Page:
It didn’t take long after Robert Busby’s death in 2007 for people to call for a sculpture honoring Old Town’s guiding spirit. It took a lot longer to make it happen.
Sunday afternoon, a sculpture by Maureen Bergquist Gray, Busby’s old friend and former Old Town denizen, will be dedicated next to the Brenke Fish Ladder, where Busby often strolled near the old coal silos just south of Turner Street. Visitors will be invited to help put in hundreds of plants for the landscaping around the site.
The only thing missing will be Busby himself, but his daughter, Ena Busby, said a fuss like this wasn’t her dad’s thing anyway.
“He would have said, ‘You guys are doing too much,’” Busby said.
That would make him a minority of one.
From the early 1990s until his death, Robert Busby was a friend and quiet mentor to countless artists and non-artists, bridge-builder between the city’s diverse communities, owner of the Creole Gallery and much more. The city went into shock in February 2007, when he was killed by an itinerant handy man he had taken in and given work.
Busby was an artist himself, so a sculpture seemed a perfect tribute, but Ena Busby was amused by some well-meaning early ideas, including a bust of her father.
“A bust?” she laughed. “He would roll over, get up and come and choke whoever decided that was OK.”
Gray knew Robert Busby wouldn’t want Old Town to behold his stone mug in perpetuity, so she went the opposite way.
In Gray’s simple composition, a mirrorlike aluminum sphere nestles between a cream-colored slab of limestone and a darker slab of stainless steel.
“You’ll look in this glazing ball and you’ll be able to see yourself,” Gray said.
The slabs, knit together by three metal ridges, speak of the divides Busby bridged — most conspicuously the racial one. Many people see the sphere as a heart, but to Gray, it is more than that. Instead of a light-sucking ego, Busby’s “heart” is the shiny bit of spherical perfection he drew out of other people.
“It’s like Robert in essence to me,” Gray said.
Gray first came to the Old Town Commercial Association with the design shortly after Busby’s death. Ena Busby loved the drawings right away.
“It’s the most beautiful thing someone could do as a tribute to my father,” she said.
Meegan Holland, Busby’s mate from the mid-‘90s until his death, said Gray’s sculpture is “perfect.”
“It’s organic. It’s touchable. It speaks to me. We all trusted her to come up with a perfect design, and she did,” Holland said.
In its heyday, the Creole Gallery hosted big names like Wynton Marsalis, Mose Allison and the MSU Professors of Jazz. Holland did the booking and Busby cooked meals for the musicians upstairs. Thought-provoking art graced every wall, in the gallery and upstairs in Busby’s crib.
“He introduced me to a whole new world of artists and musicians,” Holland said.
Gray was one of those artists. Holland noticed that Gray called Busby “Buzz.”
“When people called him that, I knew they went way back,” Holland said.
“He was family,” Gray said. “We could sit on a bench for hours and feel at ease with each other. He did that for almost anyone he met.”
Ena Busby and Holland saw no need for a formal commission for the sculpture.
“We just all thought it was a good idea and we all trusted her to do it,” Holland said.
After working for several years in Grand Rapids, Holland moved back to Lansing this year as statewide news editor for MLive Media Group, in time for the long-awaited sculpture to go into place.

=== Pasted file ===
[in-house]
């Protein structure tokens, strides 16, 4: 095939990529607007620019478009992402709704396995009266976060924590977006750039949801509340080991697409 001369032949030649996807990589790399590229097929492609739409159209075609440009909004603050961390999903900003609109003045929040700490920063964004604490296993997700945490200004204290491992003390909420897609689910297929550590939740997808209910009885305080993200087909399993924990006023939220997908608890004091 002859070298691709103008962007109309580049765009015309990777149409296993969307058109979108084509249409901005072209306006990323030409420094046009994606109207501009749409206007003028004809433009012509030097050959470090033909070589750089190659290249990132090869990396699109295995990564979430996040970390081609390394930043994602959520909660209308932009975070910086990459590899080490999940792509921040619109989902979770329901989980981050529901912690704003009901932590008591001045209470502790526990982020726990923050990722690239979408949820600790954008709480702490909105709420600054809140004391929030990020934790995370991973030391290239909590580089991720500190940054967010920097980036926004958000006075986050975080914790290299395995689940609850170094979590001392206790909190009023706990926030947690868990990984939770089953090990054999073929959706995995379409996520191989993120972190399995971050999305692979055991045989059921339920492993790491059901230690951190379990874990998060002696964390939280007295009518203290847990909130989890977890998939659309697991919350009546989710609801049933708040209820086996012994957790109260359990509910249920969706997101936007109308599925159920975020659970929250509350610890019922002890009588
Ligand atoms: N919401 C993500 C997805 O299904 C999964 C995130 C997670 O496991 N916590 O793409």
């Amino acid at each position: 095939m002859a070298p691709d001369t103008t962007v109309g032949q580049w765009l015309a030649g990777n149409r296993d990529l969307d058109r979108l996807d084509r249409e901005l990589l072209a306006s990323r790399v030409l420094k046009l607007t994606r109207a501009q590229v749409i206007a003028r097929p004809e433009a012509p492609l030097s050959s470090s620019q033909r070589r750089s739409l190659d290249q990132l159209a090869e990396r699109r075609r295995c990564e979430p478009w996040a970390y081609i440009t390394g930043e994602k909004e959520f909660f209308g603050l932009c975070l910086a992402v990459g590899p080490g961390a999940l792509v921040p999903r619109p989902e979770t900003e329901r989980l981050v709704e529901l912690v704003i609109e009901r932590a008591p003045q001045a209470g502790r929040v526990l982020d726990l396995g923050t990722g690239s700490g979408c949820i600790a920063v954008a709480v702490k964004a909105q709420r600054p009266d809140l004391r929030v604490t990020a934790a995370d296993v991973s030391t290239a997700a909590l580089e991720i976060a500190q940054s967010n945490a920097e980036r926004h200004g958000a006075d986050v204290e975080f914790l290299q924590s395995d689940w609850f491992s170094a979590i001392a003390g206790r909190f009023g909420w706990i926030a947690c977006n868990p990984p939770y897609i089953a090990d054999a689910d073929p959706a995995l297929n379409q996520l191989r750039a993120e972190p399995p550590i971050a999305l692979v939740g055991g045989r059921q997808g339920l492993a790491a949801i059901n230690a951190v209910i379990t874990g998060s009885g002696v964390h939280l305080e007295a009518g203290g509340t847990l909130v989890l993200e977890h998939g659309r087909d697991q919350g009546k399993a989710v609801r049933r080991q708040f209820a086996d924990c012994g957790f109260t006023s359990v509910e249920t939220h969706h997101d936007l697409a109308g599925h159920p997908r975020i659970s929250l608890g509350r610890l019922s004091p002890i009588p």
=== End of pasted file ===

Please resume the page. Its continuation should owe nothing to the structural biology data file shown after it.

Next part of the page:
“Now I’m back and it’s happening,” she said. “I’m very glad to be back.”
Gray works in a semi-rural house and workshop near Traverse City. She makes her bigger sculptures outdoors, in the middle of a rescue farm crowded with sheep, llamas, alpaca, goats and horses.
In his own art, Busby used found objects such as discarded shoes, window frames, dolls, barbed wire and his own hair, carefully saved over the decades. Gray wanted her tribute to blend materials as well.
“The metals were a little reach for me, because I’m a stone sculptor,” Gray said.
Gray said the sculpure’s location is “great.” When she lived in Old Town, she often walked her dog along the nearby Lansing River Trail.
Money and mortality drew the project out longer than anyone expected.
“We’ve gone a long road with this one,” Gray said. For two years, she cared for her ailing parents and didn’t have time to work.
After a spurt of support in the wake of Busby’s death, a trickle of private donations, including a fundraiser at the Creole Gallery in 2011, finally raised the $4,500 needed for the sculpture. A mix of donations and grants raised another $16,000 for landscaping, a pedestal, a twocolor gravel walkway and 400 plants.
Holland likes the setting, but she’s skeptical about the two-tone gravel walkway.
“I wonder if they really think the different colored pebbles will stay within the lines,” Holland said. “Nothing stays within the lines in Old Town.”
Ena Busby and Louise Gradwohl, executive director of the Old Town Commercial Association, want to see benches and more plantings go in. Donors can help via a Kickstarter drive at the association’s website.
Ena Busby hopes more donors step up to make the garden a “Busby-esque place.”
“There’s a new playground nearby,” Busby said. “You can play, then go over and get some culture. Sit and have a moment with someone.”
But Busby is almost frighteningly good at switching to her father’s “enough is enough” tone.
“I think it’s the last thing we’re going to do in his honor. We’ve got the bridge,” she said, referring to the Turner Street Bridge over the Grand River, named after Busby in 2009. “This is enough.”
Remembering Robert Busby
Planting and sculpture dedication 2-5 p.m. Sunday Burchard Park, next to Brenke Fish Ladder in Old Town Suggested donation $5; bring garden tools and gloves Contact Louise Gradwohl at the Old Town Commercial Association (517) 485-4283